This week we talk with Tracey Pitt of Ballara Boards about her innovative use of oak offcuts.
Words Miranda Wilkinson
My mum died at the beginning of March. She had been diagnosed with lung cancer on Valentine’s Day, but things spiralled quickly downhill and just over 3 weeks later, she passed away. Then Lockdown happened. We were suddenly flung into this strange no man’s land, trying to organise her funeral, while businesses were shut, rules were changing daily, and people were isolating. It was heart-breaking and devasting; everyday a new obstacle to deal with and not able to give her the send-off she truly deserved.
Then, like everyone we were stuck at home. I felt numb and grief-stricken, but strangely grateful to not have to face the world for the foreseeable, and I admit I became a hermit.
I work freelance in events: corporate hospitality, sporting events, trade shows etc. And my husband Darryl, is a domestic builder. So, almost all the work in my diary was cancelled, and Darryl wasn’t able to work in people’s houses.
We remembered that we had had an idea last year and then not had time to see it through to fruition. The idea was this: when Darryl refurbishes a kitchen with a beautiful solid oak worktop, they have to cut out a hole for the hob and the sink, and this wood could be recycled to make chopping boards, bread boards and platters etc. Little did we know this would become a perfect Lockdown project and pop-up business.
We had about 40 boards in various shapes and sizes stored away in his lock-up doing nothing, and now we were ready to see if we could do something with them. So, we coated them in tung oil which keeps the wood looking naturally fresh while having antibacterial qualities. We also researched getting a logo stamp to burn onto the underside of each board.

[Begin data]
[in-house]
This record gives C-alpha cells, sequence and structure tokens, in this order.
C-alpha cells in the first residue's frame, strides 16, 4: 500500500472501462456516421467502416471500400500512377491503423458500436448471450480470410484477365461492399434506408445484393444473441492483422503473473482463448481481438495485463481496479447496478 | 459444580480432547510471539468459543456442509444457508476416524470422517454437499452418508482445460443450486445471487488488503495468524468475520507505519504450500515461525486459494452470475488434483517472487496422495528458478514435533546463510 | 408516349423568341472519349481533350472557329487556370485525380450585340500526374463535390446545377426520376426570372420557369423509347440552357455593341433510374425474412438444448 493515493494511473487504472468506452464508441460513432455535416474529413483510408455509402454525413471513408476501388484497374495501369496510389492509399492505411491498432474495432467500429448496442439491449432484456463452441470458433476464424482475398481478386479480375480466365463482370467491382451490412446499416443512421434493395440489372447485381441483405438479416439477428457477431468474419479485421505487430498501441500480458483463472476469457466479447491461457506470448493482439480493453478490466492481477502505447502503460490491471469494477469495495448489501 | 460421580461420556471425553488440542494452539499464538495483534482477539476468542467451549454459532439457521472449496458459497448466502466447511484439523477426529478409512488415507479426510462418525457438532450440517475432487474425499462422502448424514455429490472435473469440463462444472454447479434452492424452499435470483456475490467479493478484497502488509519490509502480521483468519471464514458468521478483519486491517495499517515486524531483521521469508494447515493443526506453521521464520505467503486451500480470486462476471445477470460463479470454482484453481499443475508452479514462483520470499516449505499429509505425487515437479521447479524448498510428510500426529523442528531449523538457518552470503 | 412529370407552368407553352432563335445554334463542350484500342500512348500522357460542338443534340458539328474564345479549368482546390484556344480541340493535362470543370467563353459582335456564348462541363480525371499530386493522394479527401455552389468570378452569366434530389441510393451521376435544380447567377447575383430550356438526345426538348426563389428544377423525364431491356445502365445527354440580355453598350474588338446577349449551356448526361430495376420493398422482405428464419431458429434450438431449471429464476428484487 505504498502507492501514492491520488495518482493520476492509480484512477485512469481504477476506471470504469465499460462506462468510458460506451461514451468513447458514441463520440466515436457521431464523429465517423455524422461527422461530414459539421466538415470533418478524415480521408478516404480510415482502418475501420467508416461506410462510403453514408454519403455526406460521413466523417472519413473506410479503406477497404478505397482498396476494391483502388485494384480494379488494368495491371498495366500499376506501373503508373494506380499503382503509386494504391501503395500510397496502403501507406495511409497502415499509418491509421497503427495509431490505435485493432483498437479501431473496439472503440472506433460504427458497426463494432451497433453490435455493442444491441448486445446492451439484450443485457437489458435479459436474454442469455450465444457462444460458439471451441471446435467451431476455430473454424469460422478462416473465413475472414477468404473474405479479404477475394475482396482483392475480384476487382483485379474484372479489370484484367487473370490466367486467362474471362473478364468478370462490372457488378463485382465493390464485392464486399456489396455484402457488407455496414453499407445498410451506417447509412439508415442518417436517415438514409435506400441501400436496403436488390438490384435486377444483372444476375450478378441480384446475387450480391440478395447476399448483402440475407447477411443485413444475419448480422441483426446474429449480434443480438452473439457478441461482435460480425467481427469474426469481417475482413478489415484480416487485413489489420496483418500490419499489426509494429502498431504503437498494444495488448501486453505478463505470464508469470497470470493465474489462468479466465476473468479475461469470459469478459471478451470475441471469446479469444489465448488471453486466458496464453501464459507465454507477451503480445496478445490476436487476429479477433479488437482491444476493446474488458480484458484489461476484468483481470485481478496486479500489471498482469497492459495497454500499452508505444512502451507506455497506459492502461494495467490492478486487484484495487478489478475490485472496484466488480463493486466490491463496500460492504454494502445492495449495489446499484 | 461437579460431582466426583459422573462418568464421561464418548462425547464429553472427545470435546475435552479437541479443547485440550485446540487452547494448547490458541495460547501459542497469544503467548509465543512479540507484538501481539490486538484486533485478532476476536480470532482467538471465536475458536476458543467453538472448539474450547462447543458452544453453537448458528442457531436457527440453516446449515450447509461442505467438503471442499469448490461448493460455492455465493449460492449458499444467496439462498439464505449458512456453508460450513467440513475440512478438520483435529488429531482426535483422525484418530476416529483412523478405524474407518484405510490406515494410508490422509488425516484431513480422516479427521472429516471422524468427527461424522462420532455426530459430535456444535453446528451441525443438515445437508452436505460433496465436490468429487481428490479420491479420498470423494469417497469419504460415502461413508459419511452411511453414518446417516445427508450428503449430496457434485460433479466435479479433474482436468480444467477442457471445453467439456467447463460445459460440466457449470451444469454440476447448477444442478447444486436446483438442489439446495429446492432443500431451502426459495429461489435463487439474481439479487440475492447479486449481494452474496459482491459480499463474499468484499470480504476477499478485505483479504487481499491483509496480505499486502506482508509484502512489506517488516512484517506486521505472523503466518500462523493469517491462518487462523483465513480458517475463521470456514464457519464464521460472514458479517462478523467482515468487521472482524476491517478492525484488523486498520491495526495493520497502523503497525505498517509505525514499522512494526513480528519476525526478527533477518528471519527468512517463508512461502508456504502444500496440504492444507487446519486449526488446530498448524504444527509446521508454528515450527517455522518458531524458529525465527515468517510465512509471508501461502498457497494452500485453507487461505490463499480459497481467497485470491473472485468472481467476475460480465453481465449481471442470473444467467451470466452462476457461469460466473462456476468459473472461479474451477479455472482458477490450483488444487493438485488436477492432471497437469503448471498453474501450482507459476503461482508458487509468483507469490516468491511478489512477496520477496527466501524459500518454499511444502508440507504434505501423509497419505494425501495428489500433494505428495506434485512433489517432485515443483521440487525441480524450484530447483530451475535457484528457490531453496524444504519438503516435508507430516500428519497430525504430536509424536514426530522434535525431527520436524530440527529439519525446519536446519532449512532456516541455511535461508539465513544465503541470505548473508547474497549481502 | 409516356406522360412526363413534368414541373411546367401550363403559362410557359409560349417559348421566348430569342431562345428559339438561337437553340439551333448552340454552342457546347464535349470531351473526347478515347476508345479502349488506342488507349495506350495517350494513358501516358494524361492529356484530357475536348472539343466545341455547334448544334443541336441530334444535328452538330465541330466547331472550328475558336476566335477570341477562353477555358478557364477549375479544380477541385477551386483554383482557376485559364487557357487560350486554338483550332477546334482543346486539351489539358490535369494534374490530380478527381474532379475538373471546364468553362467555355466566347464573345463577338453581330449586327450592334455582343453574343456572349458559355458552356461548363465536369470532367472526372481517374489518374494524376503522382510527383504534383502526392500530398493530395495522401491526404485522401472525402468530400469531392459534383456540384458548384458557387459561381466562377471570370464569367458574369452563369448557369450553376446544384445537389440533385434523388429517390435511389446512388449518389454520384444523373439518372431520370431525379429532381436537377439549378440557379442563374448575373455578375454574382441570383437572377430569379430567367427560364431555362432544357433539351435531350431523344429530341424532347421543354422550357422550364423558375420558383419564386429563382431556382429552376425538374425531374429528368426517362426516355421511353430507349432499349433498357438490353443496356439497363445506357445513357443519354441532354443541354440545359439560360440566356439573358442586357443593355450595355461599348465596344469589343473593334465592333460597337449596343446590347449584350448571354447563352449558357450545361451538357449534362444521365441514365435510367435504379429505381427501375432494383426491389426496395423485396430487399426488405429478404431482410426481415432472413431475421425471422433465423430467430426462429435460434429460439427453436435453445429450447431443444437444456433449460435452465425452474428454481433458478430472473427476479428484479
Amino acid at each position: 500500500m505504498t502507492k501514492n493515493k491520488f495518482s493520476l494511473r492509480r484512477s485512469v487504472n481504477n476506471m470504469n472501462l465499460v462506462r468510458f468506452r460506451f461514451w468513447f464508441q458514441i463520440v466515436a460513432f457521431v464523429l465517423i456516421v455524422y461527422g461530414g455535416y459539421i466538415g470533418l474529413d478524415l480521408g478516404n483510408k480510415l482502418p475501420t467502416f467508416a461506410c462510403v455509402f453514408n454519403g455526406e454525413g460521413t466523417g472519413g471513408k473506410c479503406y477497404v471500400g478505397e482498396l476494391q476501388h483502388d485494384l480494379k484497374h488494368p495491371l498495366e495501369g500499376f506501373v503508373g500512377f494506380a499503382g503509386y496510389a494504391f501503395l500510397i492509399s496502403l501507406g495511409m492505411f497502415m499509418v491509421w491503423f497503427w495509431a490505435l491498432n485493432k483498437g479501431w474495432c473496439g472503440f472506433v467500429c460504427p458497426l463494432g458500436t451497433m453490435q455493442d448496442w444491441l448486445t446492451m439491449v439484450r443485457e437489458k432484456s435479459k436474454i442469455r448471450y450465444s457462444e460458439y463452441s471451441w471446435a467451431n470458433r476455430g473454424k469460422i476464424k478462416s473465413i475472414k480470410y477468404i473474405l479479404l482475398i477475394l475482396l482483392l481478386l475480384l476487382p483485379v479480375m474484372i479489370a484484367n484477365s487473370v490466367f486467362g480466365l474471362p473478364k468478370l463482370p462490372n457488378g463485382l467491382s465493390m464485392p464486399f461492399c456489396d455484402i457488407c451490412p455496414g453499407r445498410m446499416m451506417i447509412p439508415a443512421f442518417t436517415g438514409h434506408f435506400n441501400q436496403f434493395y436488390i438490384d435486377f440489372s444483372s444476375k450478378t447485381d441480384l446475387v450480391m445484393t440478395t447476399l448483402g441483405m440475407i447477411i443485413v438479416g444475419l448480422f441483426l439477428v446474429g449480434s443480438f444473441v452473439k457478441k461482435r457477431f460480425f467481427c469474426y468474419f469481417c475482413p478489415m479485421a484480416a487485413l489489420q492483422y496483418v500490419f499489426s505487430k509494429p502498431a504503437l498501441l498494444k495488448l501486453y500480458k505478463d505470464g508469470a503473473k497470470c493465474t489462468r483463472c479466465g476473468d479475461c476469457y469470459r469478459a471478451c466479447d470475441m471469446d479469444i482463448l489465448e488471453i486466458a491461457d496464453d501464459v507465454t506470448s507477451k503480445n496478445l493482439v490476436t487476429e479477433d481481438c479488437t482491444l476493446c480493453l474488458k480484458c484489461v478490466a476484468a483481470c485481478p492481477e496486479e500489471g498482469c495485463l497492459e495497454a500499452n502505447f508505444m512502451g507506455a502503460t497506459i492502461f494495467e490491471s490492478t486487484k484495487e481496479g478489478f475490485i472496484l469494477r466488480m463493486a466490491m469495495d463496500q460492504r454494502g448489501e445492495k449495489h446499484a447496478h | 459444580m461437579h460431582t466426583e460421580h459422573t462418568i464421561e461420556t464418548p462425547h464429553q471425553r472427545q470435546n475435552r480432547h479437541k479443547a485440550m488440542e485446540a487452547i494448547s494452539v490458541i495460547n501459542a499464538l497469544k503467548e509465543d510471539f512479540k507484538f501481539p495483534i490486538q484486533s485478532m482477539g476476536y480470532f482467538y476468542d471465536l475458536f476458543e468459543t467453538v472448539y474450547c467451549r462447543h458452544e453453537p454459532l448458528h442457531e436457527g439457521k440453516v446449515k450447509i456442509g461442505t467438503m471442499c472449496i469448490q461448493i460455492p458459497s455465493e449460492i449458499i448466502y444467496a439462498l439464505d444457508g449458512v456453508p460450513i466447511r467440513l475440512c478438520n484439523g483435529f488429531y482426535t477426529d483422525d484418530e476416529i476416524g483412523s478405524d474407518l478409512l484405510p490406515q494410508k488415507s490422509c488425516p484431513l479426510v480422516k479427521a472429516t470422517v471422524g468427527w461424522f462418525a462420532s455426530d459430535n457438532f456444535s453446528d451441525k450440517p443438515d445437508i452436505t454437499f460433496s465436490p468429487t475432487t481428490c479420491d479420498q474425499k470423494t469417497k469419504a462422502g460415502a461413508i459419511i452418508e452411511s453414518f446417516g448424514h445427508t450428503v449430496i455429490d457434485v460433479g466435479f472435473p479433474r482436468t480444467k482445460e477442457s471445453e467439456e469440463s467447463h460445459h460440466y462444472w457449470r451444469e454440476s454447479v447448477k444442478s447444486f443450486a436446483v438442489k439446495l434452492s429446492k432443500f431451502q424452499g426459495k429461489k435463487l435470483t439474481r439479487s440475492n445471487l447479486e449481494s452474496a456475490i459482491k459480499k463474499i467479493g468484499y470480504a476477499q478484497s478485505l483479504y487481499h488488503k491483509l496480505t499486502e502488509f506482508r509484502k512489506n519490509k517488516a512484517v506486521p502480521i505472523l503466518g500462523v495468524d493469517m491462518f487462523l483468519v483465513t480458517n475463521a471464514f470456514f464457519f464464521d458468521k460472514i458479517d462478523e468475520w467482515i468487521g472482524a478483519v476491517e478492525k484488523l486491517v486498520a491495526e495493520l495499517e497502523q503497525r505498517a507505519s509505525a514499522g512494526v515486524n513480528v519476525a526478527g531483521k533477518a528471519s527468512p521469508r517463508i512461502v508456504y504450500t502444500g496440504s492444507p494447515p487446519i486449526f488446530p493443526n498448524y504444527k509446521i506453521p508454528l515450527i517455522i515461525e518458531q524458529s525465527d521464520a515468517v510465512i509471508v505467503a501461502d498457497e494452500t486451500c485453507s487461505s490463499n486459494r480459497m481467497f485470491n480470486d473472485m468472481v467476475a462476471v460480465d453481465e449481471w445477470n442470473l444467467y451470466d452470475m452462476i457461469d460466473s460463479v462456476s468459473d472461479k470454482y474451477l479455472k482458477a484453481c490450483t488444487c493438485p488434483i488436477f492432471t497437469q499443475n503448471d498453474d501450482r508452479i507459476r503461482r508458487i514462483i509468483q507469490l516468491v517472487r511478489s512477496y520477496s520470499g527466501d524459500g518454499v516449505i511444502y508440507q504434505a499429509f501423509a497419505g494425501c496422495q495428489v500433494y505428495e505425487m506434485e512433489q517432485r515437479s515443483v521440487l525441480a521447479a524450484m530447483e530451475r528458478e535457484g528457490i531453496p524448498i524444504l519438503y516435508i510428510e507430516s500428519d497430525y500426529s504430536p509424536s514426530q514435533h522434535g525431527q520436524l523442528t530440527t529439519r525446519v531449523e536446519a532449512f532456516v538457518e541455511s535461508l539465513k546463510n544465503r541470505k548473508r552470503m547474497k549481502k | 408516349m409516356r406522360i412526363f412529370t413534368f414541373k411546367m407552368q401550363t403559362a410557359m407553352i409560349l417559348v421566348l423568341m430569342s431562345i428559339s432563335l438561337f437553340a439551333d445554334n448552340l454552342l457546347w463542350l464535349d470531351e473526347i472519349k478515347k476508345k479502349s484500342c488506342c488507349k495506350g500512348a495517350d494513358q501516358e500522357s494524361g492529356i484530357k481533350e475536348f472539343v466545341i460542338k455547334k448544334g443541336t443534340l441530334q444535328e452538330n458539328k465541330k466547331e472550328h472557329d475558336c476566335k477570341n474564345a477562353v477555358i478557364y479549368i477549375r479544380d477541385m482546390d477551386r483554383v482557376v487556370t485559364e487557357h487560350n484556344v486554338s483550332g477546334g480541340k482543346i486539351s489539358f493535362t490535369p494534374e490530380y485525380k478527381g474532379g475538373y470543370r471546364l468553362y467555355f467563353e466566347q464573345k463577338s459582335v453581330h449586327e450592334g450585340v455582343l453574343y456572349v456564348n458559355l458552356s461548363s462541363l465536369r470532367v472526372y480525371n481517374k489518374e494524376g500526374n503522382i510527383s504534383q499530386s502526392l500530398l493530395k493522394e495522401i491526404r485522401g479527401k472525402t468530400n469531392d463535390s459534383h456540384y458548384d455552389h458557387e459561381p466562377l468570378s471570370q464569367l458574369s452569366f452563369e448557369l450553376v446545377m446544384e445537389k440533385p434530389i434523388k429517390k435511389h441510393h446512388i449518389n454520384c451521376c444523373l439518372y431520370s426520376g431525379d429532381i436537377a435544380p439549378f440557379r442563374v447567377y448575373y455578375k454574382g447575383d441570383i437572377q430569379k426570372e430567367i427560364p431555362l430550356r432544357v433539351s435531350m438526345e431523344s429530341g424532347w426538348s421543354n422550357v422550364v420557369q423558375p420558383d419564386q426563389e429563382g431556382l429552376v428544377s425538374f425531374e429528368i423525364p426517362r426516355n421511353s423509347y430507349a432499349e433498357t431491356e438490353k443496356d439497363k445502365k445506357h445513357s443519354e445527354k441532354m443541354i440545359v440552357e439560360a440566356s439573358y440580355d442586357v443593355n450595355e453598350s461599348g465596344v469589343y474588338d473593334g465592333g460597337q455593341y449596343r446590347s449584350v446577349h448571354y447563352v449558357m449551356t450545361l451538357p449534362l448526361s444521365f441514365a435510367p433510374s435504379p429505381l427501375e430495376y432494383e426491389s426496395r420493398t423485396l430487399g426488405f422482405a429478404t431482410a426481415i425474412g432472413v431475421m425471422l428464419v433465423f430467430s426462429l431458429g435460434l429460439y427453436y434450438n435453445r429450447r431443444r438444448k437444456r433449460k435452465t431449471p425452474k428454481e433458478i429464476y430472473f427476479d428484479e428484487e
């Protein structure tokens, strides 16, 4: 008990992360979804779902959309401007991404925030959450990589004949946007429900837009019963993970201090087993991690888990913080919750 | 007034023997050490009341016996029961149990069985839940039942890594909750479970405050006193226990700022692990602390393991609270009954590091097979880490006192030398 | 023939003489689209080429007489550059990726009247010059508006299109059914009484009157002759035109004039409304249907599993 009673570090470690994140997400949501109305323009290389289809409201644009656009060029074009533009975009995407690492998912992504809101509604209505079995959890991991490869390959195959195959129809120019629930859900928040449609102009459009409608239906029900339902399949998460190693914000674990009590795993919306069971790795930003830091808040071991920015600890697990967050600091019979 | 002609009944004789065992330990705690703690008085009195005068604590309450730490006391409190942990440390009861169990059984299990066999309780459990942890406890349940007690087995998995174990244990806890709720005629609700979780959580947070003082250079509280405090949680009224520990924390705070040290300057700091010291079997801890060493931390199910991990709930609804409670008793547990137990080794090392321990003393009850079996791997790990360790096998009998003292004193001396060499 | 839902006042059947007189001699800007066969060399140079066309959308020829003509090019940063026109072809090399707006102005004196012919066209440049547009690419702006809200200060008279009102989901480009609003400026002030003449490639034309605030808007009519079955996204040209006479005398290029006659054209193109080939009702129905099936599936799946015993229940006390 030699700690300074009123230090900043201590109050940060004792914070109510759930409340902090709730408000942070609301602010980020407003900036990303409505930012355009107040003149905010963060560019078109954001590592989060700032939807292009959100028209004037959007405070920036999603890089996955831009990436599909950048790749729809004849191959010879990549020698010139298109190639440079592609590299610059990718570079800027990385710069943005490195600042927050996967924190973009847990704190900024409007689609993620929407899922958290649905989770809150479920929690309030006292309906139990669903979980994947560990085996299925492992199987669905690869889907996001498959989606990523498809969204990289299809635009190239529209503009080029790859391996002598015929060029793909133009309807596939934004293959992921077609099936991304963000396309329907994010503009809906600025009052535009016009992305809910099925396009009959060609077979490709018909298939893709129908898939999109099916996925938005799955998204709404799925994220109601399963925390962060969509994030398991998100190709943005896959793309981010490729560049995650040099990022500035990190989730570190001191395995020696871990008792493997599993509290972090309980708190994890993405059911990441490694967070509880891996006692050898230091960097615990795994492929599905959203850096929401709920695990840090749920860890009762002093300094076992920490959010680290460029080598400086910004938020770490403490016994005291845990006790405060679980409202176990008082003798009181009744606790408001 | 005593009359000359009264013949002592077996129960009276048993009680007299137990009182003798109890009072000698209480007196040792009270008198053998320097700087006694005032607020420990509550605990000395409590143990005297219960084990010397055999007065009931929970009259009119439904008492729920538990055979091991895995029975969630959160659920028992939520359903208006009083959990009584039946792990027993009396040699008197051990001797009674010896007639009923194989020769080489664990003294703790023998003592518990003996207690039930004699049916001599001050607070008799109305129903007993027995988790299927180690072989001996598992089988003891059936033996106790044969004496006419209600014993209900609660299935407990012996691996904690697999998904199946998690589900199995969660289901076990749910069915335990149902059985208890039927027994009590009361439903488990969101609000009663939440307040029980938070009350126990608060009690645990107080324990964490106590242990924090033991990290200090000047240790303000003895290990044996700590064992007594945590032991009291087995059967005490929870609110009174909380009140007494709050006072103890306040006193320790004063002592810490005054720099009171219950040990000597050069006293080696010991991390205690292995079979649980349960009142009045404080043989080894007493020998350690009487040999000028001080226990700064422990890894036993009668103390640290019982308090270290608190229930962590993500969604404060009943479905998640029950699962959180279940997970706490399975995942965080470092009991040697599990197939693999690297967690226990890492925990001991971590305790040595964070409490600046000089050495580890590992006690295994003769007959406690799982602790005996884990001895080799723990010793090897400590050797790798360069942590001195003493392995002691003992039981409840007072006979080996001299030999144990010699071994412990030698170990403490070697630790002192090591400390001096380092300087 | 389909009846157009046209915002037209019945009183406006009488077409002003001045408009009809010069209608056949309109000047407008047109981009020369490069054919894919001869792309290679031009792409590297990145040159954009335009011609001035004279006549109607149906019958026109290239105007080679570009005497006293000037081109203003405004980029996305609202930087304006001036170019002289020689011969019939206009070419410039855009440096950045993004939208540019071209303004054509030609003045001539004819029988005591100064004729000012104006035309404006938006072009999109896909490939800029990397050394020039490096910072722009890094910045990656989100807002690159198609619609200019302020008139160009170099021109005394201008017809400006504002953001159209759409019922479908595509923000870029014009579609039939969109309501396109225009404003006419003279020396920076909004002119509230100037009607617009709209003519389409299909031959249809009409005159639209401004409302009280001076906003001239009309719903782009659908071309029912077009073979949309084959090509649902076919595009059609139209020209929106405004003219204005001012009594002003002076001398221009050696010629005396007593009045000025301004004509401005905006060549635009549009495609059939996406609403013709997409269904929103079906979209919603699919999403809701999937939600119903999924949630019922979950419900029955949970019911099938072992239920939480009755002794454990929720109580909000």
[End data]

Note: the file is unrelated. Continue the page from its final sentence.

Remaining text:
Then I set about advertising and postage options, but we decided to try and keep it local to London due to the boards being very heavy and the postage increasing the price quite considerably. I made an Instagram page, and immediately sold a one to a stranger and a few to friends and family.
A good friend, friend Mandy Liddell, who is a director and filmmaker (and also affected workwise due to the pandemic) asked me if she could do some footage for us. We had no plan, and we shot it in a couple of hours using what we had to hand as props. A couple of days later she sent me the results and I couldn’t believe it, it looked like an advert for Masterchef! I posted it on social media, a few friends shared the post and suddenly I had lots more orders.
It’s only been a couple of weeks since then and most of our customers have been people we know so far. It’s been great to reconnect with so many people who are your social media friends; you’ve known them at some point in your life but aren’t in contact in day-to-day life anymore. I can deliver them to their doorsteps and say hi, and I have started to come out of my hermit-shell again.
Darryl has since returned back to work and is busier than ever, so we won’t be repeating the exercise as he is too busy and it is too time-consuming for him. But it was perfect for Lockdown and it’s made me think about what else I could do to start a business from home. We will see.